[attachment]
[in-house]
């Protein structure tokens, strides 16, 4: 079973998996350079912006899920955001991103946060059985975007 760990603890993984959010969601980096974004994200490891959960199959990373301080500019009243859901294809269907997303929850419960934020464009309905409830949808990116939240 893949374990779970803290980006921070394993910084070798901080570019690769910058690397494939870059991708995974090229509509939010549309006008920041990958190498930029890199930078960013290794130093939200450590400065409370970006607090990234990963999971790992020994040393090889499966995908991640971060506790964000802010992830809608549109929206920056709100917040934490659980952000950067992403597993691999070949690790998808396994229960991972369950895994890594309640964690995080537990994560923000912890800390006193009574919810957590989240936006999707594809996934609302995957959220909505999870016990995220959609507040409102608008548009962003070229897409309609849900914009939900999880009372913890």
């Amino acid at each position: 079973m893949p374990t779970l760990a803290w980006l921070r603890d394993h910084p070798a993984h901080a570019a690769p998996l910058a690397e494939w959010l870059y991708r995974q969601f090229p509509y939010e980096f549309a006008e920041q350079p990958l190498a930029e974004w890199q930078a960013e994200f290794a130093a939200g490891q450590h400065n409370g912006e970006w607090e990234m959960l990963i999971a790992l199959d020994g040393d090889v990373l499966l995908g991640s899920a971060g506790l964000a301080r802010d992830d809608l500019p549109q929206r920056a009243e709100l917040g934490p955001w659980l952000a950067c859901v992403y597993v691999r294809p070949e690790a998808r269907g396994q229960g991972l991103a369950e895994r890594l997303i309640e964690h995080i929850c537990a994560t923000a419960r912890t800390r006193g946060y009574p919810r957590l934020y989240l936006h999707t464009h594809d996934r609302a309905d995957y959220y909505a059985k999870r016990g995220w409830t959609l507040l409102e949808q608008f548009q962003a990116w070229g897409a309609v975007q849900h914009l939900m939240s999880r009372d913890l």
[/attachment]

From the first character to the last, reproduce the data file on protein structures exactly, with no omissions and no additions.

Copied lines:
[in-house]
């Protein structure tokens, strides 16, 4: 079973998996350079912006899920955001991103946060059985975007 760990603890993984959010969601980096974004994200490891959960199959990373301080500019009243859901294809269907997303929850419960934020464009309905409830949808990116939240 893949374990779970803290980006921070394993910084070798901080570019690769910058690397494939870059991708995974090229509509939010549309006008920041990958190498930029890199930078960013290794130093939200450590400065409370970006607090990234990963999971790992020994040393090889499966995908991640971060506790964000802010992830809608549109929206920056709100917040934490659980952000950067992403597993691999070949690790998808396994229960991972369950895994890594309640964690995080537990994560923000912890800390006193009574919810957590989240936006999707594809996934609302995957959220909505999870016990995220959609507040409102608008548009962003070229897409309609849900914009939900999880009372913890």
């Amino acid at each position: 079973m893949p374990t779970l760990a803290w980006l921070r603890d394993h910084p070798a993984h901080a570019a690769p998996l910058a690397e494939w959010l870059y991708r995974q969601f090229p509509y939010e980096f549309a006008e920041q350079p990958l190498a930029e974004w890199q930078a960013e994200f290794a130093a939200g490891q450590h400065n409370g912006e970006w607090e990234m959960l990963i999971a790992l199959d020994g040393d090889v990373l499966l995908g991640s899920a971060g506790l964000a301080r802010d992830d809608l500019p549109q929206r920056a009243e709100l917040g934490p955001w659980l952000a950067c859901v992403y597993v691999r294809p070949e690790a998808r269907g396994q229960g991972l991103a369950e895994r890594l997303i309640e964690h995080i929850c537990a994560t923000a419960r912890t800390r006193g946060y009574p919810r957590l934020y989240l936006h999707t464009h594809d996934r609302a309905d995957y959220y909505a059985k999870r016990g995220w409830t959609l507040l409102e949808q608008f548009q962003a990116w070229g897409a309609v975007q849900h914009l939900m939240s999880r009372d913890l």